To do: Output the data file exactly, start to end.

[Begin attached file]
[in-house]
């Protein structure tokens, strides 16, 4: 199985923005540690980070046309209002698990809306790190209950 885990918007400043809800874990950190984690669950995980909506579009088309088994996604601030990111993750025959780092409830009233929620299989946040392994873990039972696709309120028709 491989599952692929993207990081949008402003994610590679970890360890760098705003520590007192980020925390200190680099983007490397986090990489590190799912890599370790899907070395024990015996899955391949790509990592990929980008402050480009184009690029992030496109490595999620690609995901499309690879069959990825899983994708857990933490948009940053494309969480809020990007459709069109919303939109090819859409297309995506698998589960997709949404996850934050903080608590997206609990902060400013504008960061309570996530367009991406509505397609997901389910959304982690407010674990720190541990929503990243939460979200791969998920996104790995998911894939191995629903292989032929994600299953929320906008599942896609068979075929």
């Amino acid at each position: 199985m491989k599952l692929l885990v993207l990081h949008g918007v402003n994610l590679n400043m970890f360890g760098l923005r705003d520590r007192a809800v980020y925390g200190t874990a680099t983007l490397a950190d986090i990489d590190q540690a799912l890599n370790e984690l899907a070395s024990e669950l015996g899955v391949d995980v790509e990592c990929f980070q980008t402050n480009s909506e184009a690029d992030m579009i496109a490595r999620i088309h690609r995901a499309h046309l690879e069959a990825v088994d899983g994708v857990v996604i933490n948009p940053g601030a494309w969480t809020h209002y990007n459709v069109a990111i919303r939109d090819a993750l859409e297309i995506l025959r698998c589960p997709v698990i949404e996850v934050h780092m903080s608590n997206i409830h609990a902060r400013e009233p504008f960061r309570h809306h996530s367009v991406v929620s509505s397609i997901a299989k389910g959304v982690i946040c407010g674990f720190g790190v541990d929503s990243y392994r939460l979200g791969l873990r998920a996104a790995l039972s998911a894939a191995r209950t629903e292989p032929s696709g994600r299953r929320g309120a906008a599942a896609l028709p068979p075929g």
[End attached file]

[in-house]
């Protein structure tokens, strides 16, 4: 199985923005540690980070046309209002698990809306790190209950 885990918007400043809800874990950190984690669950995980909506579009088309088994996604601030990111993750025959780092409830009233929620299989946040392994873990039972696709309120028709 491989599952692929993207990081949008402003994610590679970890360890760098705003520590007192980020925390200190680099983007490397986090990489590190799912890599370790899907070395024990015996899955391949790509990592990929980008402050480009184009690029992030496109490595999620690609995901499309690879069959990825899983994708857990933490948009940053494309969480809020990007459709069109919303939109090819859409297309995506698998589960997709949404996850934050903080608590997206609990902060400013504008960061309570996530367009991406509505397609997901389910959304982690407010674990720190541990929503990243939460979200791969998920996104790995998911894939191995629903292989032929994600299953929320906008599942896609068979075929």
């Amino acid at each position: 199985m491989k599952l692929l885990v993207l990081h949008g918007v402003n994610l590679n400043m970890f360890g760098l923005r705003d520590r007192a809800v980020y925390g200190t874990a680099t983007l490397a950190d986090i990489d590190q540690a799912l890599n370790e984690l899907a070395s024990e669950l015996g899955v391949d995980v790509e990592c990929f980070q980008t402050n480009s909506e184009a690029d992030m579009i496109a490595r999620i088309h690609r995901a499309h046309l690879e069959a990825v088994d899983g994708v857990v996604i933490n948009p940053g601030a494309w969480t809020h209002y990007n459709v069109a990111i919303r939109d090819a993750l859409e297309i995506l025959r698998c589960p997709v698990i949404e996850v934050h780092m903080s608590n997206i409830h609990a902060r400013e009233p504008f960061r309570h809306h996530s367009v991406v929620s509505s397609i997901a299989k389910g959304v982690i946040c407010g674990f720190g790190v541990d929503s990243y392994r939460l979200g791969l873990r998920a996104a790995l039972s998911a894939a191995r209950t629903e292989p032929s696709g994600r299953r929320g309120a906008a599942a896609l028709p068979p075929g």